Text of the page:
What do you get when a student from a top-ranking university decides he wants to do something cool? MIT student Quang Truong created the Evaptainer, a mobile, cooler-style device that operates on sunshine and water.
An extensive globetrotter, Truong has seen the consequences of food spoilage in developing nations firsthand. Due to the high costs and unpredictability of electric refrigeration, small farms reportedly lose out on profits each year, because they can’t keep their goods cool. In parts of Africa, 40 percent of produce spoils before it reaches the consumer, according to the Food and Agriculture Organization.
The Evaptainer can help to combat this problem, because it operates using an evaporative cooling process, hence its name. Traditional devices, called zeer pots, are made of terra cotta; a layer of wet sand keeps the internal pot cool as the water evaporates and draws heat away from it. Lighter and less breakable, the Evaptainer also extracts heat out of the unit’s interior but instead uses highly conducive aluminum plates and special fabric.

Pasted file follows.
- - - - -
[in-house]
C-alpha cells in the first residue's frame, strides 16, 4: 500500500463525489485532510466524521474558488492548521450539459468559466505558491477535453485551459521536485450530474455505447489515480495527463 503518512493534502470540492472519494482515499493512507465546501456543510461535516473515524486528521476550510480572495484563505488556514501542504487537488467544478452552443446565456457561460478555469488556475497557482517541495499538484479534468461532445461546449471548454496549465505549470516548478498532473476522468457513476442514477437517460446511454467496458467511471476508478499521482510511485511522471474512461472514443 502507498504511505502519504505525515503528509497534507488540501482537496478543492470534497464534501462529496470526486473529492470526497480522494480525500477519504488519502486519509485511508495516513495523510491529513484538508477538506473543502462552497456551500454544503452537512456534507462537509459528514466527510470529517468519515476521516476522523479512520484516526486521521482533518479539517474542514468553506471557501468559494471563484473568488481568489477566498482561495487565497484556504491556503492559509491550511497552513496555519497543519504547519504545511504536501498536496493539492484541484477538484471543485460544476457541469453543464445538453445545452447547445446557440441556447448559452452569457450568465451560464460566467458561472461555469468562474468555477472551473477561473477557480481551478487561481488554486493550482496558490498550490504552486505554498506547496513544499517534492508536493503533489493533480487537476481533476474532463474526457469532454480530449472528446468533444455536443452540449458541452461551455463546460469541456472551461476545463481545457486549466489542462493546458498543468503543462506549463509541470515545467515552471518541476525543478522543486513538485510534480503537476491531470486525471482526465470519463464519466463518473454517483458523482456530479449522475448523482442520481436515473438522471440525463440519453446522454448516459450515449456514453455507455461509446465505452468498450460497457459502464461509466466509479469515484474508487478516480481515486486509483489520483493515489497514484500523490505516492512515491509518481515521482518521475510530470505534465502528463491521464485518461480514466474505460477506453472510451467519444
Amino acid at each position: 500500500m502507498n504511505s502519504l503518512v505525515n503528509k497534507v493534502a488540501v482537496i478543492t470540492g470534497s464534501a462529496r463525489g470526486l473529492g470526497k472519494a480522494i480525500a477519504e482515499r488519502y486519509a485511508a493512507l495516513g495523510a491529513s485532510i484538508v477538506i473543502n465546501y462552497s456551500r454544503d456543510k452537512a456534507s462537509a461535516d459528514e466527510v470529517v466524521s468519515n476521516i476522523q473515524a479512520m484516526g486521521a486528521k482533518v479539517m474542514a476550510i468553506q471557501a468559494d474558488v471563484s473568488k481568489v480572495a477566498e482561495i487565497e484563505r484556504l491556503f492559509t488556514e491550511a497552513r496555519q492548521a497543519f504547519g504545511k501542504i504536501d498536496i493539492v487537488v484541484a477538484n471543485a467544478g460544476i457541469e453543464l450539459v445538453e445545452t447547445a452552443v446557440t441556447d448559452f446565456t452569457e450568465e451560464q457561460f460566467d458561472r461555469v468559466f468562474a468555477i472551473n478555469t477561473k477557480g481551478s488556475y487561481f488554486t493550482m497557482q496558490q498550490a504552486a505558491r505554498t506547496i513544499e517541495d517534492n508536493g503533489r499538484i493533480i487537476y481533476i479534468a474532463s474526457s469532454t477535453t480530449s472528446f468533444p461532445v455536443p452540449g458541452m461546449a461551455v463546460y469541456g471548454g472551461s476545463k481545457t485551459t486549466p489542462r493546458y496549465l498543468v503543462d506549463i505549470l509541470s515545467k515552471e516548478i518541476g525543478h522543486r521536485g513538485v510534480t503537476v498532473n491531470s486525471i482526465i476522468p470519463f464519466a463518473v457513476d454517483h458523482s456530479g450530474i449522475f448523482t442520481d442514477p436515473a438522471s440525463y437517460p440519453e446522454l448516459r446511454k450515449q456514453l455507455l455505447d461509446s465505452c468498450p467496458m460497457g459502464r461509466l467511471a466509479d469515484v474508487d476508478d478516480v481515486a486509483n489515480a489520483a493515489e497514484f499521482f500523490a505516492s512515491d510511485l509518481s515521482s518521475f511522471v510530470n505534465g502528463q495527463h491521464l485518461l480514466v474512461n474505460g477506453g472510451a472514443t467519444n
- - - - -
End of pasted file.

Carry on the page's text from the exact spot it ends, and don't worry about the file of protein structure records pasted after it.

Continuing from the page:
Ideal for off-grid, rural areas, the alternative refrigeration system requires six liters of water to work and keeps food cold and fresh for 12 hours. It’s reportedly able to hold 60 liters of produce, which amounts to a lot of tomatoes — about 150 of them. Adding to its accessibility, Truong designed the device to work without fans, pumps, or anything breakable.
Together with his business partner, Quang has invested $20,000 in to the Evaptainer’s commercial development, which is currently underway. The devices should cost $10 to $20. A pilot program is taking place in Morocco with two units.
“Previous studies on evaporative cooling technologies and zeer pots show an average income increase of 25 percent. We estimate a payback period of two months per unit, based on increased income from reduced spoilage,” Truong told CNN.